Eric Bibb – Natural Light – Manahaton Records (2002)/ Pure Pleasure Records (2014) PPAN018 audiophile stereo vinyl, 43:41 ****:
(Eric Bibb – guitars, Stella 12 string guitar, vocals; Janne Petersson — B-3 Hammond organ, Wurlitzer electric piano, piano, organ, accordion; Dave Bronze – doublebass; Martin Ditcham – drums, snared kick, brass washboard, percussion; Hubert Sumlin – guitar; Amen Comer/Simon Clark/Roddy Lorimer/Tim Sanders – horns; Henry Spinetti – drums; Steve Donnelly & Robbie McIntosh – guitar, slide guitar; Bjorn Gideonsson – percussion; Kjell Segebrant – guitar; Michele John-Douglas/Marion Powell – vocals, handclaps)
Modern blues purveyors had to follow two generations of blues masters. The social and political landscapes had changed significantly, altering the cultural trajectory. However, Eric Bibb was able to sustain blues integrity and incorporate contemporary recording and composition. With a godfather like Paul Robeson and family friends like Pete Seeger, his awareness of social conditions was ingrained. Bibb moved abroad to pursue a career. He recorded with Swedish label Opus 3 Records (his 2011 SACD Blues Ballads & Work Songs was reviewed here). But his association with Manahaton Records (which he helped form in Great Britain) resulted in the most prolific catalogue.
Pure Pleasure Records has released a re-mastered 180-gram vinyl of the 2002 Bibb crossover album, Natural Light. With some expanded arrangements and instrumentation, there are several blues-based tracks (mostly original compositions) and some pop/r&b material/roots. Bibb has acknowledged the album’s focus on a variety of genres.
Opening Side A is a soulful groove with a modern narrative, “Too Much Stuff”. Bibb’s indelible baritone is still vibrant and smooth, making it a natural fit with soul music. The jaunty song has tasteful horn accents and Bibb (who is fluid on guitar) is joined in a two-pronged guitar attack by Hubert Sumlin. “Home Lovin’ Man” brings a vampy, jazz feel (aided by Janne Petersson on piano), but still maintains its core. Bibb’s vocals are eloquent. Gospel is front and center on “Tell Riley”. Bibb’s 12-string combines agreeably with Robbie McIntish’s National Steel, adding a layered texture. Guitar bliss continues on “Guru Man Blues”. Upbeat (not a blues staple) and festive, the track features adroit finger-picking and tongue-in-cheek lyrics. Bibb is an accomplished songwriter, and his performance excels on those. There are covers (including Randy Newman’s sentimental “Every Time It Rains” from the Bad Love album) that take advantage of the plaintive tonality of the voice, but don’t have the same emotional impact.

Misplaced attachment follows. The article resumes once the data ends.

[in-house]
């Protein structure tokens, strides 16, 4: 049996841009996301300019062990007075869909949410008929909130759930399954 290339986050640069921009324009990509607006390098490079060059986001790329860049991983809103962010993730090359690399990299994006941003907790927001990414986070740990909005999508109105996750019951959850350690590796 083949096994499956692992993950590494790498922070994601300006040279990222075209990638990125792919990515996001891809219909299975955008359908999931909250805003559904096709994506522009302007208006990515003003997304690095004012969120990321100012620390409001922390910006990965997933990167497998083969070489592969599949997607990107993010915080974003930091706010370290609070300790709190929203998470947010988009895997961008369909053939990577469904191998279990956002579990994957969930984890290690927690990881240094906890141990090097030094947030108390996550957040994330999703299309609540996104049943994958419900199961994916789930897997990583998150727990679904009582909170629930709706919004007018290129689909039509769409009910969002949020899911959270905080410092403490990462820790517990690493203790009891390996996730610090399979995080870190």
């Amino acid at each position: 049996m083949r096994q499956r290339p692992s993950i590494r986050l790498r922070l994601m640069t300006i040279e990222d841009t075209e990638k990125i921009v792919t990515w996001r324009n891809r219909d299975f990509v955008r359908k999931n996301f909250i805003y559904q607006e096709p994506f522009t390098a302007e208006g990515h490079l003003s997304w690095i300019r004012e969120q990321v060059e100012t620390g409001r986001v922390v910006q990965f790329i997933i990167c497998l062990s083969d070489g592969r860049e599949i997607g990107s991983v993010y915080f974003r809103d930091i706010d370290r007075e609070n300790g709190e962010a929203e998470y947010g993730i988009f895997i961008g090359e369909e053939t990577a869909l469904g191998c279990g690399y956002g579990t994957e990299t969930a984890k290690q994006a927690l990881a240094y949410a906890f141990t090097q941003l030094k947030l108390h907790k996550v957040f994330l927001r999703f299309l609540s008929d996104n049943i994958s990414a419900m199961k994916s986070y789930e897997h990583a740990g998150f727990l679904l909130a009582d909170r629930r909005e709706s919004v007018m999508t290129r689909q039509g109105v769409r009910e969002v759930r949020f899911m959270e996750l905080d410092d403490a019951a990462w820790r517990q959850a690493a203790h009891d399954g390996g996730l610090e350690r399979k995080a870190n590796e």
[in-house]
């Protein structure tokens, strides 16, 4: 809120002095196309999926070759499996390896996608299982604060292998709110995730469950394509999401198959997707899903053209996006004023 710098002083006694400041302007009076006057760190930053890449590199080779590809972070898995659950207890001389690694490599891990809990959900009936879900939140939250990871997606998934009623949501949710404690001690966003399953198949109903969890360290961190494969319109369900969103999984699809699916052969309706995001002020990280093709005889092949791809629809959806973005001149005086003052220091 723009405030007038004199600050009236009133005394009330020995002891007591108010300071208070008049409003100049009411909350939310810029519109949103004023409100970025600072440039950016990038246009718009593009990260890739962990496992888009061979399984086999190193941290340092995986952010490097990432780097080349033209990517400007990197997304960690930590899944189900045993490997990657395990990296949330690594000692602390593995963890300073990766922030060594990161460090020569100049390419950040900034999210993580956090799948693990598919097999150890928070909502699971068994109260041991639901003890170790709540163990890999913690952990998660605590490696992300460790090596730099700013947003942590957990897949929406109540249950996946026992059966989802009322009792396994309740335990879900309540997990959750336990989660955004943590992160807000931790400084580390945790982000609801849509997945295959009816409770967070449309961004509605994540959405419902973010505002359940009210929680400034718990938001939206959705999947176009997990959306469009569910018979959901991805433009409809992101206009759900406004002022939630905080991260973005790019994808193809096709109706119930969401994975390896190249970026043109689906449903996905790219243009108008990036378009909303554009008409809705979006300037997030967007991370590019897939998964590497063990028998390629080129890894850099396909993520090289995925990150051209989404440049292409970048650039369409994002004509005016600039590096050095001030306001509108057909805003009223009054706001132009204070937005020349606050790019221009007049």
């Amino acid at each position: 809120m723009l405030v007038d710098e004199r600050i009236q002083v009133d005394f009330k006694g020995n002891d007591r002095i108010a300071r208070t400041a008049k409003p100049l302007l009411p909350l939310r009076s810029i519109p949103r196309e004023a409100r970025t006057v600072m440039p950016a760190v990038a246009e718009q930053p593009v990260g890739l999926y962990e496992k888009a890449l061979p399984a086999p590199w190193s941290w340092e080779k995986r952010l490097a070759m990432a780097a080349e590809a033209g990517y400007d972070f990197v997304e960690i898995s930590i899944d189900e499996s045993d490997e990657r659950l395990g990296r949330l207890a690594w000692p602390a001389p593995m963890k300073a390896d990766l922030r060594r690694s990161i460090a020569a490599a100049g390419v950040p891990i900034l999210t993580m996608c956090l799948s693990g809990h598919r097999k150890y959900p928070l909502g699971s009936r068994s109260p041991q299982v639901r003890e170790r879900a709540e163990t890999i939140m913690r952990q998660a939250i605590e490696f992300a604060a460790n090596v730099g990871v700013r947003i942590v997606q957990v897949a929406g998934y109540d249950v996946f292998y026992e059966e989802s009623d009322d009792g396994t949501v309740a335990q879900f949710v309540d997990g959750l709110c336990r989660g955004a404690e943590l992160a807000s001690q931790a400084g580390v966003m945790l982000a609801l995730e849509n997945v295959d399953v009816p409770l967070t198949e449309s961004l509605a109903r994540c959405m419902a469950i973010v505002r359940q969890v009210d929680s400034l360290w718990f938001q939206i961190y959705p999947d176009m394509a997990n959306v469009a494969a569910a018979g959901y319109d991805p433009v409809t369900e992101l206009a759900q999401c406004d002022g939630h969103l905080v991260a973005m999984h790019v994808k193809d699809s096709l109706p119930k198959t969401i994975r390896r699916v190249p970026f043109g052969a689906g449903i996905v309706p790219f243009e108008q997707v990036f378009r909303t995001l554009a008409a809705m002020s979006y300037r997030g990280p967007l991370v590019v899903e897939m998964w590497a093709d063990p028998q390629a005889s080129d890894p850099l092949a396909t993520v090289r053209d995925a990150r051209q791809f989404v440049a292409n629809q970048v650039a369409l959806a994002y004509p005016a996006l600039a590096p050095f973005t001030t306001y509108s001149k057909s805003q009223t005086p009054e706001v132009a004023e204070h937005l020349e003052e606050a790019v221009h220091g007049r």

Side B taps into some r&b funk on “Water Works Fine”. With a harder edge, Bibb and McIntosh heat up on electric while Petersson contributes honky-tonk piano runs. A ruminating folk song (“Circles”) is rendered with a simple guitar/voice/piano arrangement and it reflects the singer’s emotional range. On the straight-ahead gospel rocker, “Right On Time” interesting touches like accordion give the song a zydeco shading. “Gratefully Blue” is classic late night, slow-dance with a dulcet vocal take. A certain highlight is “Lucky Man Rag”. Bibb’s nimble 12-string play is dynamic in its expression, rhythm and innate timing. Houston residents will appreciate the Fannin Street reference. Bibb takes a gamble on the finale choosing to do a version of Jackie Wilson’s iconic “Higher And Higher”. Rather than matching soul licks with a legend, he interprets it like a folk rock opus, but still with soul.
Pure Pleasure Records had done an outstanding re-mastering to audiophile vinyl. The aural tonality is rich and captured with both clarity and warmth. The stringed instrumentation (especially 12-string and National guitars) displays vibrancy and deep acoustics. Bibb’s voice is mellow, but the bluesy edge is intact. The gatefold packaging is superior with glossy finish and protected album sleeves. [The Amazon link is only to the CD since they don’t have the vinyl…Ed.]
Side A: Too Much Stuff; Home Lovin’ Man; So Sorry; Tell Riley; Guru Man Blues; Every Time It Rains; Champagne Habits
Side B: Water Works Fine; Circles; Right On Time; Gratefully Blue; Lucky Man Rag; Higher And Higher
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